ABB CEO Ulrich Spiesshofer far right and other company executives Matt LaWell

ABB CEO Ulrich Spiesshofer, far right, and other company executives introduce a new robotics factory in suburban Detroit in May. Spiesshofer announced Wednesday that the company will aim to save $1 billion.

ABB Lowers Sales Target, Angles for $1 Billion in Savings

The multinational engineering company will combine power and automation into one unit focused on power grids and increase productivity of white-collar staffers.

ZURICH — Engineering giant ABB revised down its sales growth target for the next five years on Wednesday and unveiled a cost-cutting program to rake in about $1.0 billion in savings.

ABB announced it now expects sales to swell between 3% and 6% between 2015 and 2020, down from its previous estimate of between 4% and 7%. The group explained its sales target had been “aligned to new market realities,” pointing to “the expected continuation of lower oil prices, signs of slowing industrial production growth and forecasted emerging market growth below the levels expected in 2014.”

ABB is already undertaking a vast restructuring program, but CEO Ulrich Spiesshofer said Wednesday it was accelerating its efforts.

“We are actively shifting the center of gravity of this business with a focus on higher growth,” he said.

Among other things, ABB plans to cut the number of divisions from five to four, combining power and automation into a single unit dedicated to power grids. 

The group, which employs some 140,000 people worldwide, said it intended to push through $1.0 billion in savings by the end of 2017 by increasing the productivity of its white-collar staff. That comes on top of its ongoing program to slash costs equivalent to 3% to 5% of cost of sales every year.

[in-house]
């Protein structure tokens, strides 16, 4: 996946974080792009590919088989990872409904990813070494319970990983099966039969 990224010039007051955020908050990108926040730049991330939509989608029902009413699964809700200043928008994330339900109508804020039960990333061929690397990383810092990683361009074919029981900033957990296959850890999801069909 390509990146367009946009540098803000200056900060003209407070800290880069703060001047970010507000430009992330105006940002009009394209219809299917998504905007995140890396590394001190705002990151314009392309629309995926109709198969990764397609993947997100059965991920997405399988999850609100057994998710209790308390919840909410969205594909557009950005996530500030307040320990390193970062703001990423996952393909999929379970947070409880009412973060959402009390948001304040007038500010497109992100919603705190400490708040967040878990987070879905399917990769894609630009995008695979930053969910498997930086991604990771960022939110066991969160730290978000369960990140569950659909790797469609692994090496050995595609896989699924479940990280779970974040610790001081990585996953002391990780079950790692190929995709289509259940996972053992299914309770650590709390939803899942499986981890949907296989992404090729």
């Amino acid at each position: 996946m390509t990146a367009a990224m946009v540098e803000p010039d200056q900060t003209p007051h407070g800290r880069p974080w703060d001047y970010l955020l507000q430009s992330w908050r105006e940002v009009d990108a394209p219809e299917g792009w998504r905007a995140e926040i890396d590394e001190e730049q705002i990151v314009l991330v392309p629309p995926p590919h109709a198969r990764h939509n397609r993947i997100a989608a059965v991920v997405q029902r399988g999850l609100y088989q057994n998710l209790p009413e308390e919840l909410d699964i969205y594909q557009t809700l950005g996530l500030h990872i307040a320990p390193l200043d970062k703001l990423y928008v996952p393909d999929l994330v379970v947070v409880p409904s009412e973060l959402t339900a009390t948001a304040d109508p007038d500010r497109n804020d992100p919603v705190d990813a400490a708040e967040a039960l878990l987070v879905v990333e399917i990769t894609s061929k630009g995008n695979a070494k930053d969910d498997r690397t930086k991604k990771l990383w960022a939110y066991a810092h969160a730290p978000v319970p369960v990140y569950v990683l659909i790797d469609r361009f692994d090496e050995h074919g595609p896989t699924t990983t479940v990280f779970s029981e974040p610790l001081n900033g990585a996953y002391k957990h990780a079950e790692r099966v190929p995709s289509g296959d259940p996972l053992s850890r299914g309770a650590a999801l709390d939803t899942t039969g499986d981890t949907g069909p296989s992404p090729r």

ABB said the cost of its white-collar productivity program was expected to cost it $1.2 billion mainly in restructuring costs. Spiesshofer said it was too early to say if any job cuts would be required.

At the same time, the company said it planned to free up $2.0 billion in cash by the end of 2017 to allow it to pursue more acquisitions.

Baader Helvea analyst Stefan Gaechter voiced skepticism at the wisdom of ABB’s apparent plan “to become more aggressive on the side of external growth.” He also said the downward revision of ABB’s sales target did not come as a surprise, but warned “the high end of the new guidance is still rather optimistic.”

Following the announcement, ABB saw its share price rise 0.86% in midday trading to 18.70 Swiss francs ($19.12) as the Swiss stock exchange’s main SMI index rose 1.95%.

Copyright Agence France-Presse, 2015

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